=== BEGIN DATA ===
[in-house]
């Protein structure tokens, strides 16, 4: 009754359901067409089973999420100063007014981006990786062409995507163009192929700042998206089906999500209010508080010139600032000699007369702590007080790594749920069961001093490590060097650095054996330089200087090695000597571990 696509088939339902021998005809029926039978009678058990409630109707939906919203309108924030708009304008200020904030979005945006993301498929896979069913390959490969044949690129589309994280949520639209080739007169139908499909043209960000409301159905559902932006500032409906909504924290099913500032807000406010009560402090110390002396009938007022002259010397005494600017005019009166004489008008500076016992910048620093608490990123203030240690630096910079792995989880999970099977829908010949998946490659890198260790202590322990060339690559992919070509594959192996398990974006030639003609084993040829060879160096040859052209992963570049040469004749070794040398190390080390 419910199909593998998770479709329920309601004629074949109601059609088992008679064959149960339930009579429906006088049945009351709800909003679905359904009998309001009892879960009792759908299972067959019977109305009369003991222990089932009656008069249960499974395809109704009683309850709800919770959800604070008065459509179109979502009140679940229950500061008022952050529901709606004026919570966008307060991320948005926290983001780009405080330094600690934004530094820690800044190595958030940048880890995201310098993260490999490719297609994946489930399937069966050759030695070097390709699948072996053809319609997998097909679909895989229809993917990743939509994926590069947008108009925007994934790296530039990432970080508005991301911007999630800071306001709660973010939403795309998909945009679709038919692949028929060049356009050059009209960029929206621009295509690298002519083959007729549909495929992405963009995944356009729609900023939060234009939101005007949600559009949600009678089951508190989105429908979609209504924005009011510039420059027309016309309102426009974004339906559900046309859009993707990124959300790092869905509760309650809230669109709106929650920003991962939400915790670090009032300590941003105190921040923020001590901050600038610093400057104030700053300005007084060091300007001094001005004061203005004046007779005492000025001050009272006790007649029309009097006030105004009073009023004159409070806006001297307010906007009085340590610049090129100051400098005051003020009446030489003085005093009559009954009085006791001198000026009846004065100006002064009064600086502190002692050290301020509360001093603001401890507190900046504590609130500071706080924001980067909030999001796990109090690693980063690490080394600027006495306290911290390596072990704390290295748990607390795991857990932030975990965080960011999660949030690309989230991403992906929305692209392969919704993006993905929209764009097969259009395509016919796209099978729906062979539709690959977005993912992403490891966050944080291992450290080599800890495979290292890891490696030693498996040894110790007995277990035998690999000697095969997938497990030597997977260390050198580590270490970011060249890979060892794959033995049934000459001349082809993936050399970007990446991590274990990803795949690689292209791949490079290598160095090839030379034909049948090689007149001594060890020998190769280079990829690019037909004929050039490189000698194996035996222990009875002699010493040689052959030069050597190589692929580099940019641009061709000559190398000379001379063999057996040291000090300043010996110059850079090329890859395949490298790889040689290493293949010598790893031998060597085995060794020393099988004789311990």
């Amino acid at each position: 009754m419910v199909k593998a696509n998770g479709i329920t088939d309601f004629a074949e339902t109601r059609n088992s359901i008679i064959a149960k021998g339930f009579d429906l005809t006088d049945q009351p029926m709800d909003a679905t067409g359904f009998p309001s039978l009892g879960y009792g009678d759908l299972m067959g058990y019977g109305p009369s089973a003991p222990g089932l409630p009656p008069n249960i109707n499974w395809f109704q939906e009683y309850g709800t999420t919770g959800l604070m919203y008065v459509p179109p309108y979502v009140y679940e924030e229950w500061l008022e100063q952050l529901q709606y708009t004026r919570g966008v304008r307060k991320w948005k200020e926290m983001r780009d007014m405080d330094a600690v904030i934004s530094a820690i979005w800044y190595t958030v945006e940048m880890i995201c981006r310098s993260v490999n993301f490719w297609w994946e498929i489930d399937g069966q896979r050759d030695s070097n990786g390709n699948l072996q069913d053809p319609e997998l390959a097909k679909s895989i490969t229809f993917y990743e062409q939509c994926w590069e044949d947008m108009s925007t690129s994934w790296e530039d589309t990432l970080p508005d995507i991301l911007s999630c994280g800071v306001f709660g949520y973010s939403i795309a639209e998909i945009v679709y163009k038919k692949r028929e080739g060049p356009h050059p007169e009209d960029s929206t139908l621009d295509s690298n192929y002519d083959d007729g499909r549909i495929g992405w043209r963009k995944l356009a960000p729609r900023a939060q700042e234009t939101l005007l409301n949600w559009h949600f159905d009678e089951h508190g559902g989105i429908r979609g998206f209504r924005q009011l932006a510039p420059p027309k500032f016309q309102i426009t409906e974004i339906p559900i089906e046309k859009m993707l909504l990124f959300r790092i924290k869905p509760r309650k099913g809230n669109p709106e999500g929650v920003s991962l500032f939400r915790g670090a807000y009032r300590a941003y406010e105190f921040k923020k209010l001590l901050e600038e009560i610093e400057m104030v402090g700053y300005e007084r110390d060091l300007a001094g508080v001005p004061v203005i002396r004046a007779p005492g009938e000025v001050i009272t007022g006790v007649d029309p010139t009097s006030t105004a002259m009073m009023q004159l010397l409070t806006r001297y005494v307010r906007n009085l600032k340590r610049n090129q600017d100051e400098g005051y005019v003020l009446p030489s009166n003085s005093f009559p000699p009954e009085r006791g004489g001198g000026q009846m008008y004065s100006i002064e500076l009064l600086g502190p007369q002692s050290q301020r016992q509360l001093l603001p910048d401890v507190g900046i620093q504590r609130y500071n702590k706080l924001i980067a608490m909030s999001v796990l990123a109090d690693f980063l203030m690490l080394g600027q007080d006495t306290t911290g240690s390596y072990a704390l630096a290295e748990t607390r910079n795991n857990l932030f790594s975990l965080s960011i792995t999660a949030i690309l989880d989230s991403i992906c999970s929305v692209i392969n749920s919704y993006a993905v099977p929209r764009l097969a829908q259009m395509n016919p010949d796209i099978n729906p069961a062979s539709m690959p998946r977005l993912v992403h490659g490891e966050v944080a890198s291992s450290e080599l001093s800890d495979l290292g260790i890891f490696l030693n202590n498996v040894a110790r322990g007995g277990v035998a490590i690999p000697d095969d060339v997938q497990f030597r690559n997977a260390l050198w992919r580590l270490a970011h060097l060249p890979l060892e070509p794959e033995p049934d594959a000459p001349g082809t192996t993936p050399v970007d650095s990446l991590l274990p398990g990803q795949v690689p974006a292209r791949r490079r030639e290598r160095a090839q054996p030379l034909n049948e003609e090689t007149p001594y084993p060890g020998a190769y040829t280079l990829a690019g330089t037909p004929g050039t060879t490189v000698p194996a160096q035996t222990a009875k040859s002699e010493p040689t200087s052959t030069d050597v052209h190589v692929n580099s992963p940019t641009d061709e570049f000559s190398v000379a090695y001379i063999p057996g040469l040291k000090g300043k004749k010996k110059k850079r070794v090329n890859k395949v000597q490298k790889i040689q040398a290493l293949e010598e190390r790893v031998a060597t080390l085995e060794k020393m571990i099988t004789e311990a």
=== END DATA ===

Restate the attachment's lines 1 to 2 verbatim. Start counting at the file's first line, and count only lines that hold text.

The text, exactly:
[in-house]
């Protein structure tokens, strides 16, 4: 009754359901067409089973999420100063007014981006990786062409995507163009192929700042998206089906999500209010508080010139600032000699007369702590007080790594749920069961001093490590060097650095054996330089200087090695000597571990 696509088939339902021998005809029926039978009678058990409630109707939906919203309108924030708009304008200020904030979005945006993301498929896979069913390959490969044949690129589309994280949520639209080739007169139908499909043209960000409301159905559902932006500032409906909504924290099913500032807000406010009560402090110390002396009938007022002259010397005494600017005019009166004489008008500076016992910048620093608490990123203030240690630096910079792995989880999970099977829908010949998946490659890198260790202590322990060339690559992919070509594959192996398990974006030639003609084993040829060879160096040859052209992963570049040469004749070794040398190390080390 419910199909593998998770479709329920309601004629074949109601059609088992008679064959149960339930009579429906006088049945009351709800909003679905359904009998309001009892879960009792759908299972067959019977109305009369003991222990089932009656008069249960499974395809109704009683309850709800919770959800604070008065459509179109979502009140679940229950500061008022952050529901709606004026919570966008307060991320948005926290983001780009405080330094600690934004530094820690800044190595958030940048880890995201310098993260490999490719297609994946489930399937069966050759030695070097390709699948072996053809319609997998097909679909895989229809993917990743939509994926590069947008108009925007994934790296530039990432970080508005991301911007999630800071306001709660973010939403795309998909945009679709038919692949028929060049356009050059009209960029929206621009295509690298002519083959007729549909495929992405963009995944356009729609900023939060234009939101005007949600559009949600009678089951508190989105429908979609209504924005009011510039420059027309016309309102426009974004339906559900046309859009993707990124959300790092869905509760309650809230669109709106929650920003991962939400915790670090009032300590941003105190921040923020001590901050600038610093400057104030700053300005007084060091300007001094001005004061203005004046007779005492000025001050009272006790007649029309009097006030105004009073009023004159409070806006001297307010906007009085340590610049090129100051400098005051003020009446030489003085005093009559009954009085006791001198000026009846004065100006002064009064600086502190002692050290301020509360001093603001401890507190900046504590609130500071706080924001980067909030999001796990109090690693980063690490080394600027006495306290911290390596072990704390290295748990607390795991857990932030975990965080960011999660949030690309989230991403992906929305692209392969919704993006993905929209764009097969259009395509016919796209099978729906062979539709690959977005993912992403490891966050944080291992450290080599800890495979290292890891490696030693498996040894110790007995277990035998690999000697095969997938497990030597997977260390050198580590270490970011060249890979060892794959033995049934000459001349082809993936050399970007990446991590274990990803795949690689292209791949490079290598160095090839030379034909049948090689007149001594060890020998190769280079990829690019037909004929050039490189000698194996035996222990009875002699010493040689052959030069050597190589692929580099940019641009061709000559190398000379001379063999057996040291000090300043010996110059850079090329890859395949490298790889040689290493293949010598790893031998060597085995060794020393099988004789311990």